To help curb the illegal sale of cigarettes, the government is planning to introduce a registration system for cigarette vendors around the country.
“There is hardly any other country in which it is easier to get cigarettes than in Taiwan,” National Treasury Administration Director-General Joanne Ling (凌忠嫄) said.
Cigarettes can be purchased at convenience stores and roadside stalls nationwide. Anybody can set up a table anywhere and sell them.
The ubiquity of roadside stalls means it is next to impossible to ban the sale of cigarettes to minors. It also means that cigarettes are being smuggled into the country in high volumes without being subject to import duties or excise taxes, the agency said.
However, all that is expected to change now that the Ministry of Finance — following a consensus with local governments — is drafting amendments that will make registration a requirement for cigarette vendors.
The amendments, which will soon be submitted to the Executive Yuan and then to the Legislative Yuan for approval, will prohibit unregistered stalls — set up primarily to sell betel nuts to passing motorists — from also selling cigarettes.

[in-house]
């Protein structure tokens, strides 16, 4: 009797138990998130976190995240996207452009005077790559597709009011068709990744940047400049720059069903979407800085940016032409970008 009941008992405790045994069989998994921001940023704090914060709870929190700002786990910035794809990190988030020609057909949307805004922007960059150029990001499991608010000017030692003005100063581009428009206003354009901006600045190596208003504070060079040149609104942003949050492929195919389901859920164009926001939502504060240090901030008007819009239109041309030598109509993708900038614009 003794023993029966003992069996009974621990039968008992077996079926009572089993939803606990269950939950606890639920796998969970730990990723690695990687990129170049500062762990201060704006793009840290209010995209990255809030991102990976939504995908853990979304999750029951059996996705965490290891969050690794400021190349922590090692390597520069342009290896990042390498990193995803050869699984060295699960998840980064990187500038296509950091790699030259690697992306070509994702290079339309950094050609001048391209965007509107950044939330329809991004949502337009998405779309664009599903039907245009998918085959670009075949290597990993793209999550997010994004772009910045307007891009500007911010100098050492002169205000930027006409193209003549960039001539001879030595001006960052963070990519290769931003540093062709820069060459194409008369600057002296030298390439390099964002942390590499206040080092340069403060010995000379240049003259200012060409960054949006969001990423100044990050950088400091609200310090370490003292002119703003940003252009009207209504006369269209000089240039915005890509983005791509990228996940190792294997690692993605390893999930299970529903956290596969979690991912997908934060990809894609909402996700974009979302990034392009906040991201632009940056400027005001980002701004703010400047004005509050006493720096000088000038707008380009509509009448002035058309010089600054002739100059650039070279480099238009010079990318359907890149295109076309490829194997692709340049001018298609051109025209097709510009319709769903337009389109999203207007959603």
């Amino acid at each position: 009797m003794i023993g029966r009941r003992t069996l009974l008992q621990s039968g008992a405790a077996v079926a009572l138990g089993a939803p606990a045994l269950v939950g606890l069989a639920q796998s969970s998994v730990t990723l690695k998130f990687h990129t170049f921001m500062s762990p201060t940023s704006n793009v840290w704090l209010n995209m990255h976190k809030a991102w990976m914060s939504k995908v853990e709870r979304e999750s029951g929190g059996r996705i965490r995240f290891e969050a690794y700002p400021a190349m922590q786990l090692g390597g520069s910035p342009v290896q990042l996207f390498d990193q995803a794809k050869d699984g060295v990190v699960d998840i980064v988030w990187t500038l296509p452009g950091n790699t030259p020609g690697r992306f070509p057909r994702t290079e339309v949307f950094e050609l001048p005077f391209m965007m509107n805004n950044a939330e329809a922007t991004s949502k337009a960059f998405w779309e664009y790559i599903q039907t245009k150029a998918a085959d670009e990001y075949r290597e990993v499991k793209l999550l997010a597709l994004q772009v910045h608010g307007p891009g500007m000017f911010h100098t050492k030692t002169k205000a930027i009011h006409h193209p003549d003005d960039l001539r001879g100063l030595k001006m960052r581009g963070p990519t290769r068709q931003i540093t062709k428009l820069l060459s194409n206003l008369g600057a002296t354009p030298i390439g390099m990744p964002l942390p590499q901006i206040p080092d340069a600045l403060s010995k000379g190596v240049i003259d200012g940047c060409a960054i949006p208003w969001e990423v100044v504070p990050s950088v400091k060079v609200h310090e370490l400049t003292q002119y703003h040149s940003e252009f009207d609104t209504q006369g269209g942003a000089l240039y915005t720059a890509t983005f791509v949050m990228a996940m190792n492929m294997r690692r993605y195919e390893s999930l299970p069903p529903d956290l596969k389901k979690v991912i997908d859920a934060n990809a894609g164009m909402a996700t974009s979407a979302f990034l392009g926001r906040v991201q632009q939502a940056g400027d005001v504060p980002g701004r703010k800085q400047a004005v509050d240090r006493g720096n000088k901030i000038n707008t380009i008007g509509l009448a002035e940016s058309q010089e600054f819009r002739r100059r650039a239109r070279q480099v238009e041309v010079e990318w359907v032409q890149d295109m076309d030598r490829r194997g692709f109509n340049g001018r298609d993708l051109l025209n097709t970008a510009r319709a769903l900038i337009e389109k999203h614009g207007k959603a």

Once the measure takes effect, only shops with a business registration certificate and approval to sell cigarettes will be allowed to engage in the business.
The amended law will be enforced by local inspectors to crack down on the illegal sale of cigarettes, reduce smuggling and prevent an erosion of the tax base.
It is also expected to help cut the sale of cigarettes to people under the age of 18, the minimum legal age for buying tobacco in Taiwan.
However, the nation’s biggest cigarette distributor was skeptical that the revised law could be effectively enforced.
JTI Taiwan Corp said there are about 55,000 grocery stores and betel nut stalls in Taiwan, making it very difficult for the limited number of inspectors to crack down on violators.
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